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Spokane, Washington  Est. May 19, 1883
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Changes for independent hair stylists dropped

Jan. 31, 2019 Updated Thu., Jan. 31, 2019 at 8:19 p.m.

OLYMPIA – A controversial proposal to require independent hair stylists to become employees of the salons where they rent a booth was dropped by its sponsor Thursday.

After opponents flooded a hearing of the Senate Labor and Commerce Committee on Monday, Chairwoman Karen Keiser, D-Kent, said she has heard the concerns of opponents and will shift her focus to noncompete clauses in employment contracts that some businesses require their stylists to sign.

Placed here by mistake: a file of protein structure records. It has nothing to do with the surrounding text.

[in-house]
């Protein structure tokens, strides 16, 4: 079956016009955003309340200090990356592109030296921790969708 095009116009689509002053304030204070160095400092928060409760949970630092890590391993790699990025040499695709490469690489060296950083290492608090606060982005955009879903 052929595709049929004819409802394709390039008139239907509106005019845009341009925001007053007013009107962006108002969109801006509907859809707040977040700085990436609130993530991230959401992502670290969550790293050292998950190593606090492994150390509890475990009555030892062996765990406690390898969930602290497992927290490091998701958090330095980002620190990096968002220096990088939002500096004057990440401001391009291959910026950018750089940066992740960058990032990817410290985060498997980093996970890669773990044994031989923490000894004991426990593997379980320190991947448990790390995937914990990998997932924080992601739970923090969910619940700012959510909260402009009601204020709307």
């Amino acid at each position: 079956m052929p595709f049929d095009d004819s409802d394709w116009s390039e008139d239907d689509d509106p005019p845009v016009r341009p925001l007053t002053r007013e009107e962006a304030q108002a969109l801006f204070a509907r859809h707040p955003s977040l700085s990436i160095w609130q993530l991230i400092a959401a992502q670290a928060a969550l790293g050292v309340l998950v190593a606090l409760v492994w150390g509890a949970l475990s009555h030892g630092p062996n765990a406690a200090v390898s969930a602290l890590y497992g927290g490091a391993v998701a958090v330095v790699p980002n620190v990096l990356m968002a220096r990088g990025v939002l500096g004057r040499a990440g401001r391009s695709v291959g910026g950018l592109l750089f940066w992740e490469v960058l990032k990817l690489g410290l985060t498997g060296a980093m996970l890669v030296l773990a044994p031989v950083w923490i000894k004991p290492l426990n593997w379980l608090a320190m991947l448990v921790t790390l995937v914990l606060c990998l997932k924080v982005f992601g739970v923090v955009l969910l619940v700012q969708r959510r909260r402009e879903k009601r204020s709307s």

Keiser’s original bill proposed changes to state requirements and exemptions for business and occupation taxes, unemployment and disability programs for stylists who operate as sole proprietors and rent booths in a salon owned by someone else. Opponents said those would mean they would be under different rules than other types of sole proprietorships, discriminating against a profession dominated by women and minorities.

“As a legislator, it is my responsibility to listen when people tell me something is wrong and thoughtfully make sure any legislative proposal achieves its intended goals without causing unintended consequences,” she said in announcing the bill was “not moving forward.”

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